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"BUY A TRUNK, son," the Queen said. "You're going to Harvard." In Cambridge the Prince met a wizard in corduroy who fed him spices full of visions. Banquets, English carriages, French cigarettes. He was really living.
He memorized the story of Isabel and became a Prince of Jamesian Order. He read books about books and wrote about them and it was good. His pants changed from blue jeans to bell bottoms as his politics switched to an exquisitely diffident pink.
Lonely, the Prince passed an elegant note to a lovely electric tinkerbell. She brightened his head but, for all that, was entirely too real. This scared the naturally fastidious Prince, and she flew away.
He spent half of every day searching for someone to tell him, "Just you wait--things will work out." The Prince was indeed a prince, but beautiful people need to be loved.
Soon a sparkling sorceress winked, and he fell. Their times together shone with a hard, gem-like flame. But the sorceress wanted something less than a prince. "We, your highness, are having too much fun." She changed herself into a balloon and drifted upward.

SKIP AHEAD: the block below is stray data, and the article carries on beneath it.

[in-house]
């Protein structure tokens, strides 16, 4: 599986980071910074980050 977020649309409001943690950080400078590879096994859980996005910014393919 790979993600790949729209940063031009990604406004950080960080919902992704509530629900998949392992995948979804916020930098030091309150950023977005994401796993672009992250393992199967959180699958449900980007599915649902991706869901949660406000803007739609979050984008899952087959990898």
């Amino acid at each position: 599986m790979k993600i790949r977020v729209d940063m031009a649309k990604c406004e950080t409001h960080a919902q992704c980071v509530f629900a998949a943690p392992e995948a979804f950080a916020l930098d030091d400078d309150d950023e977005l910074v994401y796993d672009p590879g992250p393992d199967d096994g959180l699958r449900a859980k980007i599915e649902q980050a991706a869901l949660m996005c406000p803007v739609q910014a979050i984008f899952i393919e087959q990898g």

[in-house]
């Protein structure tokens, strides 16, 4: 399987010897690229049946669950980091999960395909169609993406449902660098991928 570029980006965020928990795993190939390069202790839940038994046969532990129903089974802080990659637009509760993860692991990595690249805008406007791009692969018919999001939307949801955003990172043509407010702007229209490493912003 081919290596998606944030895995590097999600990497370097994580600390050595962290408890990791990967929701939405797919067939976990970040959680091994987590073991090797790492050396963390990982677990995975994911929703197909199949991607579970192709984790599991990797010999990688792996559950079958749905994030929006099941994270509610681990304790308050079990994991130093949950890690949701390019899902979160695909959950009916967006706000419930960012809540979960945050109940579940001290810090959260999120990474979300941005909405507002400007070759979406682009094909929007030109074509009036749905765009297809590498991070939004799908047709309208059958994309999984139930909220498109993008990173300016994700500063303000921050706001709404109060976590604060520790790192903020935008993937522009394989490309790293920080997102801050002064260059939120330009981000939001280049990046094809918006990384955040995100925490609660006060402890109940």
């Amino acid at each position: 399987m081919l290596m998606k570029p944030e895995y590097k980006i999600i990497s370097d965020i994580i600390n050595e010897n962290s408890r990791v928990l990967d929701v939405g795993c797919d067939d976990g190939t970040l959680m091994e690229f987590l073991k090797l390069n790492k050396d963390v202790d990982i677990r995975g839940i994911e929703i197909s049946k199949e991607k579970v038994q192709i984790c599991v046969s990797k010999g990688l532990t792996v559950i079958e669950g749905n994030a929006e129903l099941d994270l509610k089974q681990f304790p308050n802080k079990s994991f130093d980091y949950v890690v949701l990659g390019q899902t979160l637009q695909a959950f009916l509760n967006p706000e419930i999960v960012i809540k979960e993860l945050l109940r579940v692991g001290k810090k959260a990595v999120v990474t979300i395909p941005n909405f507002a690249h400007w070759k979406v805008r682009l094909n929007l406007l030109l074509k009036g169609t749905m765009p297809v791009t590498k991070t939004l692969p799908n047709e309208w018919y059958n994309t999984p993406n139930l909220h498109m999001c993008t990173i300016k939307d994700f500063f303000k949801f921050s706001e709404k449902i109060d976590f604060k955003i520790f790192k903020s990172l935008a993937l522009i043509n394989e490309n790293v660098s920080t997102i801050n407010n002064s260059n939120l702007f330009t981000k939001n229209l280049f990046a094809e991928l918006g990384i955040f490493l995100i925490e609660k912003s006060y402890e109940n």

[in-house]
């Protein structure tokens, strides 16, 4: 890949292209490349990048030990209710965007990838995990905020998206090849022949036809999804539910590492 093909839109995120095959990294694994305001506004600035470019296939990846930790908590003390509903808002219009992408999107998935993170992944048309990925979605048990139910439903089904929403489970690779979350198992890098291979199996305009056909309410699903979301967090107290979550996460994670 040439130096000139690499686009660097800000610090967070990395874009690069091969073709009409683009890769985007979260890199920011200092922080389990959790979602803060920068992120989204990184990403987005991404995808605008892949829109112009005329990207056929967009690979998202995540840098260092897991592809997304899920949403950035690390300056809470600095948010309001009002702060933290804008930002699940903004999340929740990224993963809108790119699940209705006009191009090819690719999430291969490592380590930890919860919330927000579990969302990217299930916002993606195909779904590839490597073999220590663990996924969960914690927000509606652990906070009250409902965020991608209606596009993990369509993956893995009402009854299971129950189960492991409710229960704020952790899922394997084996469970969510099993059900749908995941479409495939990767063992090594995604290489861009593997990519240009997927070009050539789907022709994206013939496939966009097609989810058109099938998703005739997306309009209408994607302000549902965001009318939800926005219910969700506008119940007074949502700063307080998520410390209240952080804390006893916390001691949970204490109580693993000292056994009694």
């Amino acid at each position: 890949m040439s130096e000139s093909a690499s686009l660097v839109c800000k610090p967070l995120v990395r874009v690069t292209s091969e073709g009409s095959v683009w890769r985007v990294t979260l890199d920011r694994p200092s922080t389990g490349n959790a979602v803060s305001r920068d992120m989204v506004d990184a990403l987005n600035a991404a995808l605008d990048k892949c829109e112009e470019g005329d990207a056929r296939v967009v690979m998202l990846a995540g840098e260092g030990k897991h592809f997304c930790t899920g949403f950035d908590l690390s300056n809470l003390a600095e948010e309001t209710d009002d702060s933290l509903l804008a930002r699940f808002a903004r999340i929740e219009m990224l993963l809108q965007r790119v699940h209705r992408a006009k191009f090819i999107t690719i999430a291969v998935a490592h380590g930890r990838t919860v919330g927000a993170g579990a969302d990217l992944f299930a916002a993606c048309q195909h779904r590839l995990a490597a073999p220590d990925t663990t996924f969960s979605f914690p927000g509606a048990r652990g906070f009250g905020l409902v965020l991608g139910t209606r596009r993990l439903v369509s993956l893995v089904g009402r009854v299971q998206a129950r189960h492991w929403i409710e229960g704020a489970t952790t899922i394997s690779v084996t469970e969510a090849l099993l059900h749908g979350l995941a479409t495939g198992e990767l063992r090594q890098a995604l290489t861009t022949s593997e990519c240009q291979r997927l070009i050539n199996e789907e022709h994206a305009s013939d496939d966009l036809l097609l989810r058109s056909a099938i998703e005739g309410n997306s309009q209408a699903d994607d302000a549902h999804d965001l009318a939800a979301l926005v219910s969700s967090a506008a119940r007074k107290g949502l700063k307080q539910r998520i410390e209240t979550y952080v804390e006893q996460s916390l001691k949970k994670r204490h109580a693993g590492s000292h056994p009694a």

The Prince had other triumphs as well. Lacking any identity other than his rank--what else was needed?--the Prince attracted people. They could see reflections of themselves in his eyes. But the Prince was worried. Was he really living? After worrying a long time, he saw that the people who really lived either had renounced their titles or, through some oversight, never had them. The Prince resolved to forget his title on a trial basis.
He went to Italy that summer. In a village outside Padua he met a girl with eyes as brown as earth. She sang, and he stayed, offering, despite her low station, marriage. The girl refused. She had promised her father never to marry anyone with a title. "Noblemen," she explained, "live in another world."
An unfashionable marriage was one thing, but giving up his uniqueness for all time was quite another. The Prince, however, remained with the girl since his Charter Flight didn't return for months. Although the Prince knew he wasn't really living because he wasn't doing anything, he was, for the first time, very happy. In September, realizing that Italy was indeed the one thing he had ever done, the Prince assented to the girl's conditions.
He wrote a long letter to his mother explaining the situation, but there was no reply, and he still doesn't know whether she received it. It is six years now that the young man has lived in Italy, and he has five brown children. He still doesn't know if he's really living. Occasionally he forgets the question.
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